Research sessions effort to collect data on PFAS

by Jonathan Strieff

Doctors from Redington-Fairview General Hospital, in Skowhegan, and the MaineHealth Institute for Research, in Portland, hosted six research session over three weeks in Waterville and Thorndike in an effort to collect data regarding PFAS exposure in central Maine.

PFAS refers to a family more than 4,000 chemicals present in a wide variety of consumer products, from non-stick cook wear and food packaging to water resistant clothing and stain resistant home goods. Since the 1970s, evidence of negative health outcomes associated with increased PFAS exposure has steadily grown, including decreased antibody response in adults and children, thyroid disease and dysfunction in adults, and increased risks of kidney, breast, and testicular cancers, but the evidence has primarily targeted water pollution associated with close proximity to chemical manufacturing plants and sites with heavy use of fire retardant foam, like military training bases. The high level exposure identified in central Maine in recent years is unique as the contamination has come from the application of sewage and industrial waste as fertilizer on farm fields, entering the food chain and watershed less directly.

When Dr. Rachel Criswell and Dr. Abby Fleish began seeing the impacts of PFAS exposure in their clinical patients, they sought to understand what ways this form of exposure differed from those that have been better researched. Criswell and Fleish applied for grant funding from the National Institute for Environmental Health Sciences to conduct a Time-Sensitive Environmental Health Study. Time-Sensitive Studies are typically carried out following natural disasters and other anomalous events, but the doctors convincingly argued that the degree of PFAS exposure in central Maine constituted a “slow-moving environmental disaster.”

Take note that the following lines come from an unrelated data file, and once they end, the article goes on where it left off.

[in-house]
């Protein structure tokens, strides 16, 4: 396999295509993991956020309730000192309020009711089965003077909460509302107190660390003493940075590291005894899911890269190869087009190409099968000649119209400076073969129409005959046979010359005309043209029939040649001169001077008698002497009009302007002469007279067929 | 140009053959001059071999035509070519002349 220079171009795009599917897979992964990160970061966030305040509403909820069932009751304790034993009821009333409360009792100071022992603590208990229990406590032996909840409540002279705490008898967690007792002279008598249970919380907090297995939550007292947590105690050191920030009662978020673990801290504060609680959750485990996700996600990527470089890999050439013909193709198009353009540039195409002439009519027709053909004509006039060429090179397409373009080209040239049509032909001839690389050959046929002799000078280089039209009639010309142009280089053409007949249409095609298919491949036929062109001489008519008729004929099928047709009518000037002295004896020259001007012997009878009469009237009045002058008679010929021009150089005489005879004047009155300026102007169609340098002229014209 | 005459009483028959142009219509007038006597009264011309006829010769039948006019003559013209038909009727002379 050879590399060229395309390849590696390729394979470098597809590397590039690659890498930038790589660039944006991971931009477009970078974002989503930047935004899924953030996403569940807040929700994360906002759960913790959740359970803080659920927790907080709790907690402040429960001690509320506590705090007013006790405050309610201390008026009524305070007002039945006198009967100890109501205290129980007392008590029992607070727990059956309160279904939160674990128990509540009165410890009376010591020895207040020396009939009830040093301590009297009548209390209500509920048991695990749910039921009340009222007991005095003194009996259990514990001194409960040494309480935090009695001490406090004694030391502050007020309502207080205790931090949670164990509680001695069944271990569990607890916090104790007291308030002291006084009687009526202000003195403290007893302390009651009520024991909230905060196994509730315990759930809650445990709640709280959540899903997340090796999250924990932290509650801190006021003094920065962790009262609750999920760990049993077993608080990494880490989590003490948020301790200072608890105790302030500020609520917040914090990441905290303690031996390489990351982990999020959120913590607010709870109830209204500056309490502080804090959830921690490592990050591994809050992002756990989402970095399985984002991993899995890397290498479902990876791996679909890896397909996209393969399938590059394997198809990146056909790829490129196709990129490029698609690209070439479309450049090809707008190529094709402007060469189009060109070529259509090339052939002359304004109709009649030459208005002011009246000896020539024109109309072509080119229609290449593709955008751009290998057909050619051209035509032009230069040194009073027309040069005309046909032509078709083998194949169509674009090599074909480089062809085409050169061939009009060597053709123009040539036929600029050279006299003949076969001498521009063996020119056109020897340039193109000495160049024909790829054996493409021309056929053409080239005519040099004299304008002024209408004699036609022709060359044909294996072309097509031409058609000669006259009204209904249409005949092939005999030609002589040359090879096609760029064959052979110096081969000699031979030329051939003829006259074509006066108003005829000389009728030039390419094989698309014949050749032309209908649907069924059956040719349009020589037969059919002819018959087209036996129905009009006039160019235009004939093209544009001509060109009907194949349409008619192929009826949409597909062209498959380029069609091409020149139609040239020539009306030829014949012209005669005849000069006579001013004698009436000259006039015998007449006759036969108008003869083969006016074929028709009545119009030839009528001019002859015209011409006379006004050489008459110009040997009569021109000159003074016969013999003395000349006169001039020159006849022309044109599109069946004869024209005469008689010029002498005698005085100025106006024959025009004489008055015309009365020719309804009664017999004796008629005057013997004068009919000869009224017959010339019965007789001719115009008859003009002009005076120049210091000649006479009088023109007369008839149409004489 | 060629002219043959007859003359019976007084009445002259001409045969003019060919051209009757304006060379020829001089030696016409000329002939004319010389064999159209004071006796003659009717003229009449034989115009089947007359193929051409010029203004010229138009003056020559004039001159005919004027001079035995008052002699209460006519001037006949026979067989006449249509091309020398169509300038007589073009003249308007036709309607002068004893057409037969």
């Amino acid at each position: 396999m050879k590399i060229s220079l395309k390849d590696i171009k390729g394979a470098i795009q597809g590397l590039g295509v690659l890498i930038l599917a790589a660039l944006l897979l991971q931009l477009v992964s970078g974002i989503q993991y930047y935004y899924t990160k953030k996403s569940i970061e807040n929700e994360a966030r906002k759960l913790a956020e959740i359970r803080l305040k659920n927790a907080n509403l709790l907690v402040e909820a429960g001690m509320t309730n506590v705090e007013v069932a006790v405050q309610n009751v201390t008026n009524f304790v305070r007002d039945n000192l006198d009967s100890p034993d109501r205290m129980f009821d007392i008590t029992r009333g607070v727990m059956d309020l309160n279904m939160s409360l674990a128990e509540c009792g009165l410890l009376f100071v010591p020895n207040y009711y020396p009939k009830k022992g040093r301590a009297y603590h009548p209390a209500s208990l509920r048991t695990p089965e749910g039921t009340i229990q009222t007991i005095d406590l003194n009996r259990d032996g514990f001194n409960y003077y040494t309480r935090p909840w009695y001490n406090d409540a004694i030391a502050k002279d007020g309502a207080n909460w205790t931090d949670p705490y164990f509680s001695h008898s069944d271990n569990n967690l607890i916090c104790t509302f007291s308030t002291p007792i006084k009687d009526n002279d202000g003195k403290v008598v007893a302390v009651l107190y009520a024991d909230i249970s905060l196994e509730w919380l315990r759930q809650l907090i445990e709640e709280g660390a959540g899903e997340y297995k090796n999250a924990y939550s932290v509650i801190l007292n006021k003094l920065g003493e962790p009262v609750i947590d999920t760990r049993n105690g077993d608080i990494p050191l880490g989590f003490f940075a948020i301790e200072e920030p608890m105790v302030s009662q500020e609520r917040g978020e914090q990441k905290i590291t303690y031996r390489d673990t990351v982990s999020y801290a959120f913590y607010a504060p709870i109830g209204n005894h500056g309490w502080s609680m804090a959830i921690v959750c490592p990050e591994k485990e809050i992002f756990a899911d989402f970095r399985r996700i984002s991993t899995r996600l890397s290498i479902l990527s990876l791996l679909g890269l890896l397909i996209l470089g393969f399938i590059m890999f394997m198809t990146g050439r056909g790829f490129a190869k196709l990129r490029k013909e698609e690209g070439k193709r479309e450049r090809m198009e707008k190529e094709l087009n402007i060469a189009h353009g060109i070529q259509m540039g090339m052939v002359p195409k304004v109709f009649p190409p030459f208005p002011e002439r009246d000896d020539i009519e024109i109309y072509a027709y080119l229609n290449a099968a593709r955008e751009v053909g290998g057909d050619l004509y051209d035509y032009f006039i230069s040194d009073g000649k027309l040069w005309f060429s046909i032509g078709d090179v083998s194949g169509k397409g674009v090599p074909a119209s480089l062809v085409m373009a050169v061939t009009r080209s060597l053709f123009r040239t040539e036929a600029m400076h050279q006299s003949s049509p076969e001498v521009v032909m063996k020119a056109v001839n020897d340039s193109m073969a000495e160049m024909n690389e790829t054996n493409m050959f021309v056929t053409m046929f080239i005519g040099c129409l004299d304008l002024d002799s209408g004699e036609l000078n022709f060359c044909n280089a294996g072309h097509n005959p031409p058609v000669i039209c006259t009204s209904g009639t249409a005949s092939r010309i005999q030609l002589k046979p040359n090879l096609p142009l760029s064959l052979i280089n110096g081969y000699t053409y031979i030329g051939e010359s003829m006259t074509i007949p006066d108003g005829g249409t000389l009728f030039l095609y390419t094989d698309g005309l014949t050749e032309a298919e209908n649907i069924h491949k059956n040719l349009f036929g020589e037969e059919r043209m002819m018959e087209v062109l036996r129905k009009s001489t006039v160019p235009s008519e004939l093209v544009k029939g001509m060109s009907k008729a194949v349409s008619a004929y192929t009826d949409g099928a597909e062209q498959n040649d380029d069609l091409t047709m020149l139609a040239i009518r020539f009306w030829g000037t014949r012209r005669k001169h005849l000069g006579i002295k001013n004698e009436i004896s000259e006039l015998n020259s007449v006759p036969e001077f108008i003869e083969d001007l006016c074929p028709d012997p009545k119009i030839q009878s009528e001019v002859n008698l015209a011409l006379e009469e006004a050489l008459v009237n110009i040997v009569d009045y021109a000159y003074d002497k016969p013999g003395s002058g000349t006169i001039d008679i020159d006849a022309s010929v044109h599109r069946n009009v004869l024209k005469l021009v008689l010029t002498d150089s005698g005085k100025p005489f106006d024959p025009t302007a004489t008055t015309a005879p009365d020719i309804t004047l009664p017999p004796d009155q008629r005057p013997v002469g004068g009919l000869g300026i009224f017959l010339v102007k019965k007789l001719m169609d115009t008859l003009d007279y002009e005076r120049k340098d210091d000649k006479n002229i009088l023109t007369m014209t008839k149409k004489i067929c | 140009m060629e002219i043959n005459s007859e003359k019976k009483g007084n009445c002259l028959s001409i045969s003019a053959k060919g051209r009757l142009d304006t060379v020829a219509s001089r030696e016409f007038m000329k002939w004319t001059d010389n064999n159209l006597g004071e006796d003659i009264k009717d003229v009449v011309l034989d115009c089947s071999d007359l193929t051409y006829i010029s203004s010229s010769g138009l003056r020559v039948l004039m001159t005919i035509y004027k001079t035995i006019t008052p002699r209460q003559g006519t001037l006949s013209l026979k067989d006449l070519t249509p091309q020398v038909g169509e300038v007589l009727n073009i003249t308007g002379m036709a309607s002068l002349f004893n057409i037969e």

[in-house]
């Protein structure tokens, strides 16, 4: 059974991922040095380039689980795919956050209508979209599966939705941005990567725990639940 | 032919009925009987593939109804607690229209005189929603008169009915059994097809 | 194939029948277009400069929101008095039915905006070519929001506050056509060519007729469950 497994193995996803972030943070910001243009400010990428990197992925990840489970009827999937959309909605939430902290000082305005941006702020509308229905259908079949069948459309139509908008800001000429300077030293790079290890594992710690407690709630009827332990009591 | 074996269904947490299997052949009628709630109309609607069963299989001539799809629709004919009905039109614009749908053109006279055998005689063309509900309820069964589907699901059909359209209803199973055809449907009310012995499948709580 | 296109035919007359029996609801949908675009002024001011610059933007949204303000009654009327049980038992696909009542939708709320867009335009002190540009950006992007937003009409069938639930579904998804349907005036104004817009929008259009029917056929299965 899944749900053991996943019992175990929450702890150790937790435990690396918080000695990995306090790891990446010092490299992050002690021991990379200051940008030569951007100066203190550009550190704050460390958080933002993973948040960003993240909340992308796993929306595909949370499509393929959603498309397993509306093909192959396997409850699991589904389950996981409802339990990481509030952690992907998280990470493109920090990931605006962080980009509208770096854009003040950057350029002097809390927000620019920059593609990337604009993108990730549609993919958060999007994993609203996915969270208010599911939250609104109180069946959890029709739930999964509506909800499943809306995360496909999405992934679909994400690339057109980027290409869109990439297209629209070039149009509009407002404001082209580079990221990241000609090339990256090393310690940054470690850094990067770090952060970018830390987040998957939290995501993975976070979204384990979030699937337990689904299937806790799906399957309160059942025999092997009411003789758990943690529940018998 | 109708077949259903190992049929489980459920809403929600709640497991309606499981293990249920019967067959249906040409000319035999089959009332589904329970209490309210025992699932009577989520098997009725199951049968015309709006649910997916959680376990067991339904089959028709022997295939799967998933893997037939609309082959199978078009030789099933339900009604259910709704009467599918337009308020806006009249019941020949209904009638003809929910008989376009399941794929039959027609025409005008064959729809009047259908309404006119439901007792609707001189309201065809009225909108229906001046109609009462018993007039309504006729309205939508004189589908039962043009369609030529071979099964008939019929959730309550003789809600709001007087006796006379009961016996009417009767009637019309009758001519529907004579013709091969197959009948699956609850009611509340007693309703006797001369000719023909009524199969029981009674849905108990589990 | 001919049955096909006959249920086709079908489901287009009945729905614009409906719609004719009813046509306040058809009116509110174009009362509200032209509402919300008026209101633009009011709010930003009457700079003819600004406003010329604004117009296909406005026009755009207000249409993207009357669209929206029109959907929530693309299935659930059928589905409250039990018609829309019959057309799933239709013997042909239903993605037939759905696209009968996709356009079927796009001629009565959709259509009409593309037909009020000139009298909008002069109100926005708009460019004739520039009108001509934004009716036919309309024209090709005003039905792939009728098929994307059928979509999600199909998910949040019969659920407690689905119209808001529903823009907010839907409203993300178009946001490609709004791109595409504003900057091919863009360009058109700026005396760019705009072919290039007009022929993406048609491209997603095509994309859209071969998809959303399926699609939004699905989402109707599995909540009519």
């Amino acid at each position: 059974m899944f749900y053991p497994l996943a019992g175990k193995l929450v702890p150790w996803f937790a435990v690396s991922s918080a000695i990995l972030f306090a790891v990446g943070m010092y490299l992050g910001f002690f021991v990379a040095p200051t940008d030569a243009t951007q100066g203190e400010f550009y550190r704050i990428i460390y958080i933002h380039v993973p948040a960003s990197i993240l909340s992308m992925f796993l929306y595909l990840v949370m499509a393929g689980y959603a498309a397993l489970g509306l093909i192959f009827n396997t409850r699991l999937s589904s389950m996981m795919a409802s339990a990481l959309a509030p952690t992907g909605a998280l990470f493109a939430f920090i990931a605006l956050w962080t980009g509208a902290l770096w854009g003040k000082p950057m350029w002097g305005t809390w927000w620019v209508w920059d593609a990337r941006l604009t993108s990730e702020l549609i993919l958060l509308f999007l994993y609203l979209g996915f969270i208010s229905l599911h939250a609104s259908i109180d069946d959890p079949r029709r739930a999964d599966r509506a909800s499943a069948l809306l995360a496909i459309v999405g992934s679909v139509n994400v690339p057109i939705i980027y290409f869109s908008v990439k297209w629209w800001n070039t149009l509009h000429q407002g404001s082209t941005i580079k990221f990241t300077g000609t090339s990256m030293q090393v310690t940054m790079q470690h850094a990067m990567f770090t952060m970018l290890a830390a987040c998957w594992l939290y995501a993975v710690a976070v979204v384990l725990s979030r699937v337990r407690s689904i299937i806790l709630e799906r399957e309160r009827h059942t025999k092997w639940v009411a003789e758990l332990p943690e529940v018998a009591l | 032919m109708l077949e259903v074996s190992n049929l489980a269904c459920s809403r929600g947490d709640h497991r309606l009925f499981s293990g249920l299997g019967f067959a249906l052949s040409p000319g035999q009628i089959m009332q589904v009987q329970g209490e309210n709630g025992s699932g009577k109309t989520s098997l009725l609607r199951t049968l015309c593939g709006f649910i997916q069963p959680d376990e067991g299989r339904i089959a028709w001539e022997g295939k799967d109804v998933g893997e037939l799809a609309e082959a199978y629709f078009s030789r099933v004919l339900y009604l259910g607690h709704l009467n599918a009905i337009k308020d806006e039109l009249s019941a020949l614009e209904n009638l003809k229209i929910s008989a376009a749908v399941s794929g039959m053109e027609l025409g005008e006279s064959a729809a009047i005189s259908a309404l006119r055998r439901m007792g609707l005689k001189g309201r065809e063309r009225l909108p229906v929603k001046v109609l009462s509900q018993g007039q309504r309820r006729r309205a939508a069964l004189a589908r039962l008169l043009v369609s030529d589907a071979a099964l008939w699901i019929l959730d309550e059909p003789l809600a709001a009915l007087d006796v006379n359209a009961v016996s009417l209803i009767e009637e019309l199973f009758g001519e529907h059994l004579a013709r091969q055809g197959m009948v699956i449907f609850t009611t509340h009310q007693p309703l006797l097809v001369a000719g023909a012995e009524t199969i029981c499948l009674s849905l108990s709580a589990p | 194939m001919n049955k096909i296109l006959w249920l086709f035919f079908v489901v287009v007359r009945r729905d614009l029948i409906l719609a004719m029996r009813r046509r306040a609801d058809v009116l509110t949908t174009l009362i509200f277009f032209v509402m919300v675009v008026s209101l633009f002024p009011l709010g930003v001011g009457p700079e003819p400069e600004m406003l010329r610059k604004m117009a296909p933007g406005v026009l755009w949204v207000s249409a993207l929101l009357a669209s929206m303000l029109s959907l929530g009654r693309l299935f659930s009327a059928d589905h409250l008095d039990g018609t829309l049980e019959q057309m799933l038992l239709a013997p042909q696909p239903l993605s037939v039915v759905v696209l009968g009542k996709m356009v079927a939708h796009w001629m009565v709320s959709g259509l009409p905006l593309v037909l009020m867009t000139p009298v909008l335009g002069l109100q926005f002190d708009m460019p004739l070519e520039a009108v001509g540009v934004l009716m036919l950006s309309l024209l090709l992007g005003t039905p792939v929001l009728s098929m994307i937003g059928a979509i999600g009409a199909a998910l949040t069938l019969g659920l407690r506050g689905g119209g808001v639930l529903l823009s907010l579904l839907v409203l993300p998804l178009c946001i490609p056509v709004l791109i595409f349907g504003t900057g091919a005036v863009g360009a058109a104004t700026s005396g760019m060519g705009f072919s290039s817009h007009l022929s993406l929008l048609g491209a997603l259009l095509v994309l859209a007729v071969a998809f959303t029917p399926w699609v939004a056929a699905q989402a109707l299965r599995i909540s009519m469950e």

The study they designed holds three distinct goals: to describe the extent and impacts of PFAS contamination among the diverse cohort; to clearly identify all possible exposure pathways (food, water, soil dust, other); and to quantify the mental health affects resulting from the stress of mitigating the contamination. To do this, Criswell and Fleish contacted by mail every individual in the three surrounding counties who had well water tested for PFAS by the Department of Environmental Protection, asking for participants to take part in their study.

At the September 19 event, held at the Waterville Elks lodge, more than two dozen respondents attended to participate. Following a brief overview of the study by Dr. Criswell, each participant was individually walked through an informed consent form and then asked to complete a short questionnaire that asked about personal diet and lifestyle habits before and after learning of PFAS exposure. Participants were then asked to provide a blood sample and those willing also had the option to provide hair samples, human milk samples, and stool samples.

Prior to the two events scheduled in Thorndike the following week, Dr. Criswell anticipated falling far short of the 300 participants they hoped to enlist, but was already making arrangements to extend enrollment in the study. Anyone interested in participating can contact Skowhegan Family Medicine at 207-474-6201.

Jonathan Strieff is a freelance contributor to The Town Line.


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